At first sight, it appears that excitations reaching the soma by way of a long dendrite must travel through the axon later than those arrived through a shorter dendrite. However, the hypothesis that all excitations arriving at the same receptor apparatus fuse in a single impulse in the soma or on reaching the axon, appears credible if we consider the velocity of neural transmission (28 meters per second), the small differences in the length of dendrites, and the known phenomenon of persistence or storage of impressions received by the neuron. In fact, calculating the time it takes the neural excitation to travel 0.5mm (the maximum difference in length among branches of a single dendrite), results in about 1/60,000 sec, i.e. an interval very much shorter than that necessary to fuse two succesive visual, auditory or tactile exitations, into one. This interval is, in fact, 1/37 sec, 1/133 sec, and 1/640 sec, respectively.Google Scholar


  1. a.
    Fig. 40. — A, B, two neurons of the ventral cochlear nucleusGoogle Scholar
  2. b.
    To avoid confusion, we have changed throughout Cajal’s terms protoplasmic chromatin for protoplasmic chromatic substance.Google Scholar
  3. c.
    Fig. 41. — A, B, two cortical neurons; b, unidentified.Google Scholar
  4. d.
    Histologie omits mentioning Fig. 43 in the text.Google Scholar
  5. e.
    Fig. 44. — B, nucleus; a, single stem.Google Scholar
  6. f.
    Fig. 45. — a, Golgi apparatus in gland cell; b, gland cell; c, d, Golgi apparatus in epithelial cell; e, surface of mucous membrane.Google Scholar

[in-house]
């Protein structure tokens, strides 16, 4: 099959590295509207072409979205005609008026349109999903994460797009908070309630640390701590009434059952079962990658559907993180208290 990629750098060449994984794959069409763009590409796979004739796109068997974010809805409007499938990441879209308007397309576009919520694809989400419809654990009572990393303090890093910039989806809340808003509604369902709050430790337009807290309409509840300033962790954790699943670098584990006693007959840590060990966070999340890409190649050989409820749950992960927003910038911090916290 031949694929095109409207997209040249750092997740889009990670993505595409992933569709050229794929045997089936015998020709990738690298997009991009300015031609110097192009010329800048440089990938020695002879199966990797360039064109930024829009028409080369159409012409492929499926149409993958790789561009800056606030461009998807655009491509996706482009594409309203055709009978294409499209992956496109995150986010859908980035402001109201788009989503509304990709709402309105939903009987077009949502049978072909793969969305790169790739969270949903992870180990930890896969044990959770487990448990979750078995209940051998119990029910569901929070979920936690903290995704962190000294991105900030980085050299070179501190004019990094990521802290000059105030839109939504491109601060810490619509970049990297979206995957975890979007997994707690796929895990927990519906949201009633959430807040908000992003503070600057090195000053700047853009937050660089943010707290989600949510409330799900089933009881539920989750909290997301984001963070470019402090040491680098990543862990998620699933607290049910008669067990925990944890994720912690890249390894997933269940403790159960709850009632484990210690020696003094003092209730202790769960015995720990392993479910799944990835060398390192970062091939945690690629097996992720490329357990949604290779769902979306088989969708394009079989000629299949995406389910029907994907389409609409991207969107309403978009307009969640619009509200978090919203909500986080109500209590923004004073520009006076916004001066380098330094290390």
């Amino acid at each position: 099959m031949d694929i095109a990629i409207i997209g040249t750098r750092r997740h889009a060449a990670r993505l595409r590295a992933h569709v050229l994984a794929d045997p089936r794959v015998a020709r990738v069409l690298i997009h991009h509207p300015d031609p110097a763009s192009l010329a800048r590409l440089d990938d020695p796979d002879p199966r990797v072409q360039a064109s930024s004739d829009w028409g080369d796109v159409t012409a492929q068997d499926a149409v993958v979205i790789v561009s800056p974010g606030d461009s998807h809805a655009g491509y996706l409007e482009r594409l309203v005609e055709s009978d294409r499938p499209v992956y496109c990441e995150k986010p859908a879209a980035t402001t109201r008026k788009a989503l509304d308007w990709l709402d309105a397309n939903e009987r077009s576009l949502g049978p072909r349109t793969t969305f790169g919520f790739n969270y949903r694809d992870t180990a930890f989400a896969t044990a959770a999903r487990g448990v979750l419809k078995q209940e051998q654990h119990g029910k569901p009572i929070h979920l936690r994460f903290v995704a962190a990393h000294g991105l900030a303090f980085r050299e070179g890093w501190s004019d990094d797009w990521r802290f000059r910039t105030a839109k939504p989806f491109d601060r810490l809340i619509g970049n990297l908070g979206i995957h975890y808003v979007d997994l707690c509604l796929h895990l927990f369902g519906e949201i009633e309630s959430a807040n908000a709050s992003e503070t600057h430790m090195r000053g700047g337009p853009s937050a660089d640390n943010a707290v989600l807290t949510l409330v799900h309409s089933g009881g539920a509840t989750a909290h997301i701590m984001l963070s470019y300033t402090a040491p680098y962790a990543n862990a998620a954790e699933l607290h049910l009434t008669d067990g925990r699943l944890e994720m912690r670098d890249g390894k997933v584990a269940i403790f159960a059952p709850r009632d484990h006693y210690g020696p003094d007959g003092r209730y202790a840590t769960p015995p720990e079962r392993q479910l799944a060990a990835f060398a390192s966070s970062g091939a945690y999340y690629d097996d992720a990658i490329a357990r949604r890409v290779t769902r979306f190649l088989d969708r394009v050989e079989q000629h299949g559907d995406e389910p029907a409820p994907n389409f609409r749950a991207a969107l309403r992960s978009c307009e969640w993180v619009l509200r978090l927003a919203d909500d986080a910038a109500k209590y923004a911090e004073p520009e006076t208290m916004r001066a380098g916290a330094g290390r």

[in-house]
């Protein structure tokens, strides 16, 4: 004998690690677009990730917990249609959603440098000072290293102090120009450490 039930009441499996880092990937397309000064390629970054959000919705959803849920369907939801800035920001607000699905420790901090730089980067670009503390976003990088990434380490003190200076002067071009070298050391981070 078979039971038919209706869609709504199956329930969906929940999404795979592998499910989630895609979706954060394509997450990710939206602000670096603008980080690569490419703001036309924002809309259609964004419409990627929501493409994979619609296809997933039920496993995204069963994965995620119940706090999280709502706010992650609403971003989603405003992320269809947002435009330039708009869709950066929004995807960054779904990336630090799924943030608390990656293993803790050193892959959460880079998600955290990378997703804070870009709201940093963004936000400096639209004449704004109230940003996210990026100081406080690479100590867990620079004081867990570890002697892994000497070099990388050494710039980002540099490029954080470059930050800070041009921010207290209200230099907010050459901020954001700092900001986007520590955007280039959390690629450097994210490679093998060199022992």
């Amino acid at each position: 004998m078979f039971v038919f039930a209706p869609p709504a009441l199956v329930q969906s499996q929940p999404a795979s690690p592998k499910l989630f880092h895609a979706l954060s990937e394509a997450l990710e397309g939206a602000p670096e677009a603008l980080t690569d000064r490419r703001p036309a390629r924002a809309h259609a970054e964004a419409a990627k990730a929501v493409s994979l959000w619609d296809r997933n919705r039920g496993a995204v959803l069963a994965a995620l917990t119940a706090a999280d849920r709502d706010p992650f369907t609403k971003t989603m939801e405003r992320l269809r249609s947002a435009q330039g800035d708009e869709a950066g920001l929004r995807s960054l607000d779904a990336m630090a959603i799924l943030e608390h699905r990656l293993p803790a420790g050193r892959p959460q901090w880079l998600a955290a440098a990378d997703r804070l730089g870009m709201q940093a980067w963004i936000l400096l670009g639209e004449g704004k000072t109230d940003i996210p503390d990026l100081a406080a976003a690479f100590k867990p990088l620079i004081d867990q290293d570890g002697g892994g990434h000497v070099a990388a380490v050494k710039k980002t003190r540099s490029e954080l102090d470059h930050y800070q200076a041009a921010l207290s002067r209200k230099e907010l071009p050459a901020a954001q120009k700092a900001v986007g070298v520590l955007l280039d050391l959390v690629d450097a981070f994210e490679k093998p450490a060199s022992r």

7. g.
    Cajal uses the term myeloplasias for mast cells.Google Scholar
  8. h.
    Fig. 52. — b, same as a, i.e. bundles of neurofibrils; f, obliquely cut superficial neurofibrils.Google Scholar
  9. i.
    It is interesting that in spite of the wrong concept of transmission of the nerve impulse through intrasomatic channels, Cajal already considers the axon hillock as a region where conduction velocity may change.Google Scholar
  10. J.
    It took a few more years to discover the process of nerve impulse conduction as a membrane phenomenon (Bernstein, 1902, Pfiüger’s Arch, 92: 521-562; Adrian, 1913-1914, J Physiol, 47: 460-474).Google Scholar
  11. k.
    Fig. 54. — a, axon; b, bundles of neurofibrils converging toward the axon.Google Scholar
  12. l*.
    Fig. 55. — A, B, two neurons.Google Scholar
  13. m.
    Fig. 57. — Histologie reads in error f instead of g; f, neurofibrils entering a dendrite; A, B, C, D, four cortical pyramidal neurons.Google Scholar
  14. n.
    Fig. 59. — A, cell soma.Google Scholar
  15. o.
    Fig. 63. — I, II, III, IV, four neuronal nuclei.Google Scholar
  16. p.
    These early descriptions of nucleolar fine structure were confirmed by electron microscopy (Bernhard, Granboulan, 1968, in Dalton, Haguenau (eds) Ultrastructure in Biological Systems, Academic Press, New York, 3:81-149).Google Scholar
  17. q.
    Histologie reads in error nucleus instead of nucleolus.Google Scholar
  18. r.
    Fig. 68. — A, B, large cells; C, small cell.Google Scholar
  19. s.
    Fig. 69. — G, f, unidentified.Google Scholar
  20. t.
    This section is in great part superseded by the description and discussion of neurofibrils on p. 141 et subseq.Google Scholar
  21. u.
    It is hard to find the meaning of myeloplaxies, since apparently Cajal differentiates them from mast cells at this point. See annotation g.Google Scholar
  22. v.
    It is difficult to interpret the meaning of “Golgi corpuscles” as used here by Cajal. They cannot refer to Golgi type II cells, or to the Golgi cell of the cerebellar cortex since both are short axon neurons.Google Scholar
  23. w.
    The concept of summation is embedded in this thought.Google Scholar

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© Springer-Verlag Wien 1999

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  • Santiago Ramón y Cajal